Chesapeake Energy CEO capitalizing today on tomorrow's profits in West Virginia's farmland


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An affiliate company owned by Chesapeake Energy CEO Aubrey McClendon is mortgaging its stake in West Virginia oil and gas leases, making Brooke County farmland part of a billionaire's portfolio built to profit on the promise of future drilling.

The affiliate company -- Jamestown Resources -- has entered into mortgages with a global investment group to raise funds against untold portions of its holdings in West Virginia. Jamestown Resources is owned by Mr. McClendon, who also owns a personal stake in every well that Chesapeake drills.

The mortgaging gives Mr. McClendon the opportunity to raise cash now on the promise of drilling at a time when the industry is scaling back production and waiting for natural gas prices to rebound. Meanwhile, the practice is never disclosed to the landowners whose property it concerns, although it is filed in the Brooke County Courthouse alongside their leases.

It's a win-win situation for Mr. McClendon: Drill a profitable well, and the loan is easily paid off and well profits go to Oklahoma City-based Chesapeake. If the well doesn't produce or isn't drilled, the only collateral jeopardized is oil and gas interests in Brooke County.

"What Aubrey does with his own investments is separate from what the company does," said Bob Brackett, a senior analyst at New York-based Sanford C. Bernstein & Co. LLC. "But Aubrey as the CEO is willing to take big bets, and he's consistent with his own money."

The mortgages can be bundled and traded, not unlike how home mortgages have been on Wall Street.

Since landowners do not have to be informed about the mortgaging practice, it's hard to gauge just how common it is. Chesapeake says this is standard procedure for such transactions. P. Nathan Bowles Jr., an oil and gas attorney in Charleston, W.Va., who served as trustee on some Jamestown mortgages, agrees it's a standard strategy.

"It's not uncommon at all. It is used whenever somebody wants to leverage their investments," Mr. Bowles said. "When it comes to oil and gas, somebody might go to a lender and say, 'I have these leases, I'm experienced in the business ... so I'd like to borrow money to finance the drilling and I'll pay you back as this oil or gas is produced.' "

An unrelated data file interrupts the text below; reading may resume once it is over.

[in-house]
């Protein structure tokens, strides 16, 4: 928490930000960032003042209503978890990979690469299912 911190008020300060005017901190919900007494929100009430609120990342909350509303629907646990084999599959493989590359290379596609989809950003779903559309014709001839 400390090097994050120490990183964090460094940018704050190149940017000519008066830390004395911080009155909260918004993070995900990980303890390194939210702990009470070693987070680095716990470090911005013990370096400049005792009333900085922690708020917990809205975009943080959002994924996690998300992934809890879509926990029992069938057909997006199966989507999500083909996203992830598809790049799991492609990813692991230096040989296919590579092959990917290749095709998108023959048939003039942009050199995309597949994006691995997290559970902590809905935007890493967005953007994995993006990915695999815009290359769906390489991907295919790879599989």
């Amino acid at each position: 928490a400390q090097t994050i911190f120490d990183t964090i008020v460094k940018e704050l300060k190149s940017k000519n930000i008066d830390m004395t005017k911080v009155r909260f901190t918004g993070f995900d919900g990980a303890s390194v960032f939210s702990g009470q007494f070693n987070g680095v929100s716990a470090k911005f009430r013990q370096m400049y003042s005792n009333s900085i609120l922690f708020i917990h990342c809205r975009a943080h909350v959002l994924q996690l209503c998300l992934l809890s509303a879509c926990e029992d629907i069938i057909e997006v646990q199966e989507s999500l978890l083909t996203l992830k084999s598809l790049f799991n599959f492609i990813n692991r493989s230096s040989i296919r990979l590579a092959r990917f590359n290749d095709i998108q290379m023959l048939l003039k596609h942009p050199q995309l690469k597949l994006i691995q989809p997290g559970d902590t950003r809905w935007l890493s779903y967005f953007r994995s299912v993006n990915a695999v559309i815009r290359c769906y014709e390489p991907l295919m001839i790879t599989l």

Chesapeake calls this everyday business, saying it's taken mortgages out on holdings for the 23 years it's been operating.

While the recent mortgages are taken out against stakes held in each individual oil and gas lease, the borrower -- in this case Mr. McClendon -- presents the entire package of interests to EIG Global Energy Partners, a Washington, D.C.-based energy investment company, in order to secure the total loan.

"In the end, the package is put together and it is like a person saying 'I will mortgage my house and my farm and my summer home to secure the same loan,' " Mr. Bowles said.

Jamestown is able to secure this loan on the promise that Chesapeake will continue to drill as it has for years. In 2010, Chesapeake's daily production rate averaged approximately 2.8 billions of cubic feet equivalent (bcfe), an increase of 14 percent from 2009.

But what if the wells leveraged for cash up front don't produce?

"The debt's still there. The borrower is still required to pay off the debt," Mr. Bowles said. "So how else can the borrower do that if they didn't have the money to drill in the first place?"

The money raised from mortgaging Jamestown stakes does not finance Chesapeake operations, said Henry J. Hood, senior vice president land and legal and general counsel. Mr. Hood said Chesapeake "has no involvement in the negotiation or documentation" of the mortgages.

"It's doubtful that it would be a significantly sufficient amount of money" for Chesapeake's massive operations anyway, Mr. Brackett said. A horizontal drilling rig can cost as much as $7 million.

Chesapeake and Jamestown share more in common than a CEO and names that harken to Virginia's colonial days.